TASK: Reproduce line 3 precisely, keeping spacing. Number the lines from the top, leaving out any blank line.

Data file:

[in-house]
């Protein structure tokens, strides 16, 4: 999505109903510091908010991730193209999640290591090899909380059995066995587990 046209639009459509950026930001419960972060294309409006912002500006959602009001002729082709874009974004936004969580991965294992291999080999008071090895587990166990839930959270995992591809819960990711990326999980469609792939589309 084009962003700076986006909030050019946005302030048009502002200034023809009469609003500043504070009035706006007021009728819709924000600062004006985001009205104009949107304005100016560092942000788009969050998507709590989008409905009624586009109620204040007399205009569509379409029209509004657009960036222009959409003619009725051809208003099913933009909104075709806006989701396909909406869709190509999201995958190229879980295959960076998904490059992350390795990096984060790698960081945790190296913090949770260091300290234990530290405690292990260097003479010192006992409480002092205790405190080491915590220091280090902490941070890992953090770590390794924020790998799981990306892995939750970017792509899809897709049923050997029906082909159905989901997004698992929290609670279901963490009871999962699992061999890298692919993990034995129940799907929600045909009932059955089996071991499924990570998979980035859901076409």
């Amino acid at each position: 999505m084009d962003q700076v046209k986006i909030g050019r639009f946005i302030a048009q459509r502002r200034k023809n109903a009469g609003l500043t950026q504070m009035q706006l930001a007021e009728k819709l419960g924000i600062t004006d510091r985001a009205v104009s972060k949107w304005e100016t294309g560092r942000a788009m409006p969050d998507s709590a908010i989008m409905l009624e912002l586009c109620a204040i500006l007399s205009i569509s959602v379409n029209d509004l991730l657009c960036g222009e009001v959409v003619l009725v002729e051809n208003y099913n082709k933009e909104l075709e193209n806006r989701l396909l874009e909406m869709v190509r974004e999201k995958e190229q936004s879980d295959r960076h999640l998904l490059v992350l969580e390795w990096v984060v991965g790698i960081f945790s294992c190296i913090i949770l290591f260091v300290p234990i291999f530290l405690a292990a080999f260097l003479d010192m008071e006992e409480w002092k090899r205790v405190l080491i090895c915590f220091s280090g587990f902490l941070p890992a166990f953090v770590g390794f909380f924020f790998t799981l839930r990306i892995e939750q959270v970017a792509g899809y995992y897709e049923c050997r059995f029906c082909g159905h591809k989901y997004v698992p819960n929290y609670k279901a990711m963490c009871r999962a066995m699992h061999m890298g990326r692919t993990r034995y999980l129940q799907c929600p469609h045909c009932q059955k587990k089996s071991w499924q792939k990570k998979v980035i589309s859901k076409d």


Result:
């Amino acid at each position: 999505m084009d962003q700076v046209k986006i909030g050019r639009f946005i302030a048009q459509r502002r200034k023809n109903a009469g609003l500043t950026q504070m009035q706006l930001a007021e009728k819709l419960g924000i600062t004006d510091r985001a009205v104009s972060k949107w304005e100016t294309g560092r942000a788009m409006p969050d998507s709590a908010i989008m409905l009624e912002l586009c109620a204040i500006l007399s205009i569509s959602v379409n029209d509004l991730l657009c960036g222009e009001v959409v003619l009725v002729e051809n208003y099913n082709k933009e909104l075709e193209n806006r989701l396909l874009e909406m869709v190509r974004e999201k995958e190229q936004s879980d295959r960076h999640l998904l490059v992350l969580e390795w990096v984060v991965g790698i960081f945790s294992c190296i913090i949770l290591f260091v300290p234990i291999f530290l405690a292990a080999f260097l003479d010192m008071e006992e409480w002092k090899r205790v405190l080491i090895c915590f220091s280090g587990f902490l941070p890992a166990f953090v770590g390794f909380f924020f790998t799981l839930r990306i892995e939750q959270v970017a792509g899809y995992y897709e049923c050997r059995f029906c082909g159905h591809k989901y997004v698992p819960n929290y609670k279901a990711m963490c009871r999962a066995m699992h061999m890298g990326r692919t993990r034995y999980l129940q799907c929600p469609h045909c009932q059955k587990k089996s071991w499924q792939k990570k998979v980035i589309s859901k076409d």